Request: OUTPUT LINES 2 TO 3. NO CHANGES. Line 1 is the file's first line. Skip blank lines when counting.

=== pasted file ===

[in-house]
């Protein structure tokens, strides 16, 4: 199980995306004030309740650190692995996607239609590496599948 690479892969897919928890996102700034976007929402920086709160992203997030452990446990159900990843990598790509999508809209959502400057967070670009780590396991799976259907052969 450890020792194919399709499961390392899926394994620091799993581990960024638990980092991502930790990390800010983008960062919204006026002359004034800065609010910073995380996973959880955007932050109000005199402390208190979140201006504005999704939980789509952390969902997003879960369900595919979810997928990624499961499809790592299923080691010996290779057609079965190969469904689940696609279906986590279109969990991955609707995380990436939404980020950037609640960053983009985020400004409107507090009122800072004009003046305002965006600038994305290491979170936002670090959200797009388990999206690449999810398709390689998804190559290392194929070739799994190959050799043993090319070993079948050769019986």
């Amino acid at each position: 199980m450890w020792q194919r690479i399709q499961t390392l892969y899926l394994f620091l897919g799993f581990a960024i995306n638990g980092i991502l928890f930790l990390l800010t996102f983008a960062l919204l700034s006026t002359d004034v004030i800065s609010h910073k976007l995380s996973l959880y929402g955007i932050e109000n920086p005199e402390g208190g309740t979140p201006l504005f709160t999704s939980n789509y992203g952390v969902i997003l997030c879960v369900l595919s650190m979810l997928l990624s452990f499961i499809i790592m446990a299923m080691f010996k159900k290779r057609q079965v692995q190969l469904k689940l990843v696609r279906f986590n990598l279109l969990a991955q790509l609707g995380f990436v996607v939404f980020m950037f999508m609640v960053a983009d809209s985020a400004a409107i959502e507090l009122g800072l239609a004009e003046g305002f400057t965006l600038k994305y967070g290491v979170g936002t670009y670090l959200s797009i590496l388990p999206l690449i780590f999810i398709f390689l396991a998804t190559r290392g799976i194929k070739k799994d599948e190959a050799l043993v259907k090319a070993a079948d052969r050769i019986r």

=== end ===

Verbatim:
């Protein structure tokens, strides 16, 4: 199980995306004030309740650190692995996607239609590496599948 690479892969897919928890996102700034976007929402920086709160992203997030452990446990159900990843990598790509999508809209959502400057967070670009780590396991799976259907052969 450890020792194919399709499961390392899926394994620091799993581990960024638990980092991502930790990390800010983008960062919204006026002359004034800065609010910073995380996973959880955007932050109000005199402390208190979140201006504005999704939980789509952390969902997003879960369900595919979810997928990624499961499809790592299923080691010996290779057609079965190969469904689940696609279906986590279109969990991955609707995380990436939404980020950037609640960053983009985020400004409107507090009122800072004009003046305002965006600038994305290491979170936002670090959200797009388990999206690449999810398709390689998804190559290392194929070739799994190959050799043993090319070993079948050769019986």
């Amino acid at each position: 199980m450890w020792q194919r690479i399709q499961t390392l892969y899926l394994f620091l897919g799993f581990a960024i995306n638990g980092i991502l928890f930790l990390l800010t996102f983008a960062l919204l700034s006026t002359d004034v004030i800065s609010h910073k976007l995380s996973l959880y929402g955007i932050e109000n920086p005199e402390g208190g309740t979140p201006l504005f709160t999704s939980n789509y992203g952390v969902i997003l997030c879960v369900l595919s650190m979810l997928l990624s452990f499961i499809i790592m446990a299923m080691f010996k159900k290779r057609q079965v692995q190969l469904k689940l990843v696609r279906f986590n990598l279109l969990a991955q790509l609707g995380f990436v996607v939404f980020m950037f999508m609640v960053a983009d809209s985020a400004a409107i959502e507090l009122g800072l239609a004009e003046g305002f400057t965006l600038k994305y967070g290491v979170g936002t670009y670090l959200s797009i590496l388990p999206l690449i780590f999810i398709f390689l396991a998804t190559r290392g799976i194929k070739k799994d599948e190959a050799l043993v259907k090319a070993a079948d052969r050769i019986r």